Some private pools in Morocco’s tourism hot spots have banned women from wearing burkinis, sometimes described as halal swim-suits, which cover the body and have a head covering attached.
Several resorts in the touristic city of Marrakesh have reportedly banned the burkini in their private pools, with many citing “hygiene reasons,” according to local news reports.
Mazagan beach resort, located in al-Jadida which is south of the economic capital Casablanca, told Al Arabiya News that burkinis are not allowed to be worn in the resort and that only “ordinary swim-suits” are permissible.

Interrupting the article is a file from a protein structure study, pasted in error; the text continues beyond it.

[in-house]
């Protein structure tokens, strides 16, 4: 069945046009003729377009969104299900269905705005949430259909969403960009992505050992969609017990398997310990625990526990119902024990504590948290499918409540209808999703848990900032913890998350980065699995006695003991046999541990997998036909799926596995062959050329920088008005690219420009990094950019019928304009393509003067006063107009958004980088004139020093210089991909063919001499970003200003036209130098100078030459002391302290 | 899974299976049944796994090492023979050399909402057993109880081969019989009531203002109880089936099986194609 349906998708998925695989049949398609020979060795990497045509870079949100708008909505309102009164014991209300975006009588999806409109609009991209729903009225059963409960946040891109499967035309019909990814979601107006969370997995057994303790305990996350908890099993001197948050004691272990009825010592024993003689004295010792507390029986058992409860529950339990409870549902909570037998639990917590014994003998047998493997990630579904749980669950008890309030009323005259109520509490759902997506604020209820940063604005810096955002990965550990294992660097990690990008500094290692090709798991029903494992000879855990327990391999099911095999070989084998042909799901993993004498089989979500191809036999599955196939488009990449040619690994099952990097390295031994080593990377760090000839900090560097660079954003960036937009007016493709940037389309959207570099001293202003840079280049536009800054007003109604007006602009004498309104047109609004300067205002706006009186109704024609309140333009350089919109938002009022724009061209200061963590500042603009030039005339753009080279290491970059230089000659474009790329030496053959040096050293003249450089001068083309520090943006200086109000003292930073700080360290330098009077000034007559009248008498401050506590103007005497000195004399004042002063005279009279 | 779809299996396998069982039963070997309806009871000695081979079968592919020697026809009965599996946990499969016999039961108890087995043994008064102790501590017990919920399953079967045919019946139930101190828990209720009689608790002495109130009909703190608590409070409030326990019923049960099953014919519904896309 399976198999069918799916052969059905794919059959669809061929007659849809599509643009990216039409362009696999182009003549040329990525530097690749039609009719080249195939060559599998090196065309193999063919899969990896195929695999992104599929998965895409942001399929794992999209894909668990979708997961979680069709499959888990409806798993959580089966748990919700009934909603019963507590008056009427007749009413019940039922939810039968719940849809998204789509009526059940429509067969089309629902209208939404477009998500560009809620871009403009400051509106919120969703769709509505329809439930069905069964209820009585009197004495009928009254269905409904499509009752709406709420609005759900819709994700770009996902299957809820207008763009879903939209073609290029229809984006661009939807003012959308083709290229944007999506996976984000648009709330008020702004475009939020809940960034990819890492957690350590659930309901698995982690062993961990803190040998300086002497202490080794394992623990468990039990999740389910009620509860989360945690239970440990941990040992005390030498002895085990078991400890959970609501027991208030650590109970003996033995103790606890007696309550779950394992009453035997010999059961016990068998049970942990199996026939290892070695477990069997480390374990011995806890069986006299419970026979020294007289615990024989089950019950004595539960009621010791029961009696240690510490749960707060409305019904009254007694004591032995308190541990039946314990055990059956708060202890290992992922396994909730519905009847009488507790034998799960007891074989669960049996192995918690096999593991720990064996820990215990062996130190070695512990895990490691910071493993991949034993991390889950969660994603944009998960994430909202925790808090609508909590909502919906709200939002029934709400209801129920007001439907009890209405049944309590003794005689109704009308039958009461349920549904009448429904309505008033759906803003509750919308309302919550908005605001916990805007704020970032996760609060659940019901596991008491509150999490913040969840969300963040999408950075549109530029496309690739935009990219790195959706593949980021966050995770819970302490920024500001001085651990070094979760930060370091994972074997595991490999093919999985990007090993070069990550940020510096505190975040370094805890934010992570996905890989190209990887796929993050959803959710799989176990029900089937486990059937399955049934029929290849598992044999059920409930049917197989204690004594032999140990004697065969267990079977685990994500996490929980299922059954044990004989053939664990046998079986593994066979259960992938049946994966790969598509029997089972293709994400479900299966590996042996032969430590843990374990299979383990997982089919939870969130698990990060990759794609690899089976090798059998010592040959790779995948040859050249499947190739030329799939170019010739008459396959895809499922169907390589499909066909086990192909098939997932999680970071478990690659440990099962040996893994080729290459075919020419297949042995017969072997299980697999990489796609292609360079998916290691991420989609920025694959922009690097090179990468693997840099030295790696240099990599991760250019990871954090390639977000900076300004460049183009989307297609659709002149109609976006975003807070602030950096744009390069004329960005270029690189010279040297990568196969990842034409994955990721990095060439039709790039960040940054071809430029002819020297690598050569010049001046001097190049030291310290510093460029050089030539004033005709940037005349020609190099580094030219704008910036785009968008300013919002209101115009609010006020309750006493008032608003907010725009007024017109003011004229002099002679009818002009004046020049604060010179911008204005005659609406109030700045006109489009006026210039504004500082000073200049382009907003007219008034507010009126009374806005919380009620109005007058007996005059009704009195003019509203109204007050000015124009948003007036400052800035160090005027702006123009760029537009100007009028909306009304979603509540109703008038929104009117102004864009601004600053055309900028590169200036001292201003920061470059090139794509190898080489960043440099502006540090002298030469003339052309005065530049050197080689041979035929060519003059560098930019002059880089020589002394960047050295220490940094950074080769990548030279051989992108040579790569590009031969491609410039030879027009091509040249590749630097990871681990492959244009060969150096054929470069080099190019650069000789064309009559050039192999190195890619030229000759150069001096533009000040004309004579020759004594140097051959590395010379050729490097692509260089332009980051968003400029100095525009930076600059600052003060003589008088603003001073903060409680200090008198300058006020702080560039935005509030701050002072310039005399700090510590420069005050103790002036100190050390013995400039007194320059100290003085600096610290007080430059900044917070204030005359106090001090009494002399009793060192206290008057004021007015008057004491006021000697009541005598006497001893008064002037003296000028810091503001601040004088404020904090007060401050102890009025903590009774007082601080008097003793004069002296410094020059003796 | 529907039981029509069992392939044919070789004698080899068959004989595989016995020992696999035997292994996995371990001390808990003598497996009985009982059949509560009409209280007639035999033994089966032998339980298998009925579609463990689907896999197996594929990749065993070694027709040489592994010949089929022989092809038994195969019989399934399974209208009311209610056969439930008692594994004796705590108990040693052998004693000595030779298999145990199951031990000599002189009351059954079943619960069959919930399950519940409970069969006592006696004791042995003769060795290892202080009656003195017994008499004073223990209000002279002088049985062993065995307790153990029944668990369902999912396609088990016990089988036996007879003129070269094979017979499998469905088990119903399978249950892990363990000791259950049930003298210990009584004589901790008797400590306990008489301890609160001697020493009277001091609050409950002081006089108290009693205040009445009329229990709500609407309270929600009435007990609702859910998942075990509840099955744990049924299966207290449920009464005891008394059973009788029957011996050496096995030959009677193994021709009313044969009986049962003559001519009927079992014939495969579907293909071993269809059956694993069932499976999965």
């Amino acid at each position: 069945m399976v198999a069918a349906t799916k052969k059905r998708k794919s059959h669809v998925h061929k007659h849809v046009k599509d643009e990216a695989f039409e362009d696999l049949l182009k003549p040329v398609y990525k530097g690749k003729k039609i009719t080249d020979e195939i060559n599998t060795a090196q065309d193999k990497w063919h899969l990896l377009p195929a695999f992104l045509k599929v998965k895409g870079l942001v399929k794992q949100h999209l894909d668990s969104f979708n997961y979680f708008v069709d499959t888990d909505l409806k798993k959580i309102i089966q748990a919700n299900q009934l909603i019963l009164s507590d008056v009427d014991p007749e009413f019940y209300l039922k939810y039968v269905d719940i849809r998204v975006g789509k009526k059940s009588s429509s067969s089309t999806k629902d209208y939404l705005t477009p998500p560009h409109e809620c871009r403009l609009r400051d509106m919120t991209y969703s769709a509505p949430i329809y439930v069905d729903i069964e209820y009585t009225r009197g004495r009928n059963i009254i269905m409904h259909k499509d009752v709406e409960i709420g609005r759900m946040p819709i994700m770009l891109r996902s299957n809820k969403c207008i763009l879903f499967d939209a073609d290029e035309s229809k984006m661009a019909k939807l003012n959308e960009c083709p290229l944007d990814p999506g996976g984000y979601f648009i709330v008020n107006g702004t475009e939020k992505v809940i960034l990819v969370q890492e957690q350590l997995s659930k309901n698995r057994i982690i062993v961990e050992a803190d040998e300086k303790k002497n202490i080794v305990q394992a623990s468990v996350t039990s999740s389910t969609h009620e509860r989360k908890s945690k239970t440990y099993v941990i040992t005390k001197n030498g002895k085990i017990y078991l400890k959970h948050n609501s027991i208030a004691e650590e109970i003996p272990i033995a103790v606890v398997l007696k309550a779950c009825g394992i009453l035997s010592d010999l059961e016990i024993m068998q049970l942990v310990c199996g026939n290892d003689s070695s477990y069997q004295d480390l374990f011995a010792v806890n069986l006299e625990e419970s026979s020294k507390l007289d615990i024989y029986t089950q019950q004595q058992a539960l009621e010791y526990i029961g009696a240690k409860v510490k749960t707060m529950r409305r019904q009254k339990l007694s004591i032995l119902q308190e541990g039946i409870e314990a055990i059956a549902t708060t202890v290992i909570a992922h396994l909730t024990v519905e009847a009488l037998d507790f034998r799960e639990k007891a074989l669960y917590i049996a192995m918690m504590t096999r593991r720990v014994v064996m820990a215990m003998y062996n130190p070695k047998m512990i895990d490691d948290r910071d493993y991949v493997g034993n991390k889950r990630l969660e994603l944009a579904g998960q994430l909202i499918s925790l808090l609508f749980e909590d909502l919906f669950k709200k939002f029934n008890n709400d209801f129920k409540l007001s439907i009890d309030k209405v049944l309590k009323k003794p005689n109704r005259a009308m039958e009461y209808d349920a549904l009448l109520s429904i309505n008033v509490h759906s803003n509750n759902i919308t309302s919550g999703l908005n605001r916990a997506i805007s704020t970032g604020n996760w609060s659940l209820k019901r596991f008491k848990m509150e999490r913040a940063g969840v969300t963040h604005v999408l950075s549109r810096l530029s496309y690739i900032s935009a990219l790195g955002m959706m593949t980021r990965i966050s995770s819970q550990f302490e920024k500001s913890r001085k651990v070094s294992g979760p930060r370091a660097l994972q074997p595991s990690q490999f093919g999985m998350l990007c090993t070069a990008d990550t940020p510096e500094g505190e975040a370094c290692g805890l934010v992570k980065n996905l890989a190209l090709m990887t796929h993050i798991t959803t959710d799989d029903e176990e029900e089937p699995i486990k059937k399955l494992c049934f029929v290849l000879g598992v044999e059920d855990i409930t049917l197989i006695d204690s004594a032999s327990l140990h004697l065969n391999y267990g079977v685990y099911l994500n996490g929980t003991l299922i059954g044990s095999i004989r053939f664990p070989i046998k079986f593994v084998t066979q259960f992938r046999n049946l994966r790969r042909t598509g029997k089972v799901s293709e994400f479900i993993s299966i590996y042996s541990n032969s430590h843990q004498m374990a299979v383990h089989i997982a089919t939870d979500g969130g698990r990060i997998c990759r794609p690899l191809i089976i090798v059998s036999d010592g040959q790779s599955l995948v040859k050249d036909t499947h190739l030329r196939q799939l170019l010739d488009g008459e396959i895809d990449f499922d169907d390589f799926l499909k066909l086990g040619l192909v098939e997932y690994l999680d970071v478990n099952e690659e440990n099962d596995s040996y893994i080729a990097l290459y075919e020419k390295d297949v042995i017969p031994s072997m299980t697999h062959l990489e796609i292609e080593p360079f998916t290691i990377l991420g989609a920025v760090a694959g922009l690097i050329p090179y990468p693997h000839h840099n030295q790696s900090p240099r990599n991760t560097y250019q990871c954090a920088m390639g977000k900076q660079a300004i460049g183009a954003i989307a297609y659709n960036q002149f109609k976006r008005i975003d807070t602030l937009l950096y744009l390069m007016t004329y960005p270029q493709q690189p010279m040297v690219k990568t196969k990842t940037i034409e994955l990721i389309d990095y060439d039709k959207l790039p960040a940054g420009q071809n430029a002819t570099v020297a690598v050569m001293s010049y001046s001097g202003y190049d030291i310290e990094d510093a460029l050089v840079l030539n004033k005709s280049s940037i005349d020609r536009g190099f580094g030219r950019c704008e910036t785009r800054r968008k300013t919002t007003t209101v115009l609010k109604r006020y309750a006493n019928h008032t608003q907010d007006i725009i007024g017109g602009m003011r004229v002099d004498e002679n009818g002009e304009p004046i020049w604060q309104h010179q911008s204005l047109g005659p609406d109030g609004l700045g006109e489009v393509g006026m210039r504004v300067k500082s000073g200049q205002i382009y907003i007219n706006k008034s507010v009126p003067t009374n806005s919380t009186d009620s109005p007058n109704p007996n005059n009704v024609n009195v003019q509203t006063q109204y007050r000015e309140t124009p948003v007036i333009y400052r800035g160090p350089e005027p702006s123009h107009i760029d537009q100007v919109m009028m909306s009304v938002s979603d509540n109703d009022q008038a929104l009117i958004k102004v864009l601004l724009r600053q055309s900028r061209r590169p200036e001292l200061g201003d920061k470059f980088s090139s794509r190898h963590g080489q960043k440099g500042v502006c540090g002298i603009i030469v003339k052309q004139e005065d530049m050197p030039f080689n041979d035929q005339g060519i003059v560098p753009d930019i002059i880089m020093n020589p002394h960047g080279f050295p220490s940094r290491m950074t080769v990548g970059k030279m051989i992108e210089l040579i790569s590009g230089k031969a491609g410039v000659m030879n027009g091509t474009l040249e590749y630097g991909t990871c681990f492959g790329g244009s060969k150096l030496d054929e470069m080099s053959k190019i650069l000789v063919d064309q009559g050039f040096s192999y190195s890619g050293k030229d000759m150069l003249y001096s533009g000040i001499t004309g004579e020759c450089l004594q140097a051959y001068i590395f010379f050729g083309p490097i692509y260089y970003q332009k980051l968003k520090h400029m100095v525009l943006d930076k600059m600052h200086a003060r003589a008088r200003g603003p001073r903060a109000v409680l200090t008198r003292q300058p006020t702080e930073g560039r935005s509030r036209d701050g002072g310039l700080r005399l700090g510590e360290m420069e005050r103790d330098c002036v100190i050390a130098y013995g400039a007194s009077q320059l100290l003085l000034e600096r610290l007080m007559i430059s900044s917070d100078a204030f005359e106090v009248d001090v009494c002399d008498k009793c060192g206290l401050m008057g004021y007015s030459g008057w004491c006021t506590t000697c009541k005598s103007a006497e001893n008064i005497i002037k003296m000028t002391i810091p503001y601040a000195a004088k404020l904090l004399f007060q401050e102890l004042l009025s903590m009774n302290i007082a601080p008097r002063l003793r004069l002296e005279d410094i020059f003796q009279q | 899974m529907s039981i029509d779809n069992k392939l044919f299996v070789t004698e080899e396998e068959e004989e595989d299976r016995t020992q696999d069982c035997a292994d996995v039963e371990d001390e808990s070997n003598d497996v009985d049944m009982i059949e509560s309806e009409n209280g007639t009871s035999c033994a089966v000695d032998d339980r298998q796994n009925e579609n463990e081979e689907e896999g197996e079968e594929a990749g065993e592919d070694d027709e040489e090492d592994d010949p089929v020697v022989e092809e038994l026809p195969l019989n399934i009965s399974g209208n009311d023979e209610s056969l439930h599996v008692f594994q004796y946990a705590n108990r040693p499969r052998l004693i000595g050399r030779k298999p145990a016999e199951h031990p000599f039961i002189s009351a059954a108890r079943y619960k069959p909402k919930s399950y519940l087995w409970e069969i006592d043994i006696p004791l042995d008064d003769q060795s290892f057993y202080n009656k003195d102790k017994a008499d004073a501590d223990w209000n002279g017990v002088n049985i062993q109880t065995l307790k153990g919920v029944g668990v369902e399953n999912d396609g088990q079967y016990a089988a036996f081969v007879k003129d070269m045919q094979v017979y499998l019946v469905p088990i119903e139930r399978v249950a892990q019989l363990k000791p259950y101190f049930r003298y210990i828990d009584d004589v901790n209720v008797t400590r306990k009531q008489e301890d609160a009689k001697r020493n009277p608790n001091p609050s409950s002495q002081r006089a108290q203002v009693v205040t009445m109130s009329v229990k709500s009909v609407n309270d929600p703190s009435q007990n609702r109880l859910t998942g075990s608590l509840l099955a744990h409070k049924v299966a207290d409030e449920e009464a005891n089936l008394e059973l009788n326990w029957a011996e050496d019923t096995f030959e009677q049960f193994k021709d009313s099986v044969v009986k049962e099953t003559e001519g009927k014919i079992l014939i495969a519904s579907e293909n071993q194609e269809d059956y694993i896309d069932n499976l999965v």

Local news websites have published posters used by the management of private swimming pools to inform users that the burkini is not allowed. One posted in Morocco World News came in three languages and says “Burkini not allowed” and “Bathing suits mandatory.”
This is reportedly even the case if the burkini is made of special swimming material.
Abdelaziz Aftati, an MP of the ruling Moderate Islamist Justice and Development Party, sent a complaint to Tourism Minister Lahcen Haddad, after a woman wearing a burkini was reportedly banned from a swimming pool in al-Jadida, according to Morocco World News.
Aftati told the press that it is unacceptable to restrict people’s freedom and their beliefs, saying the move signified the “rudeness of the new colonization.”
In 2009 in France, a 35-year-old convert to Islam threatened legal action after she was evicted from a public pool for wearing a "burkini."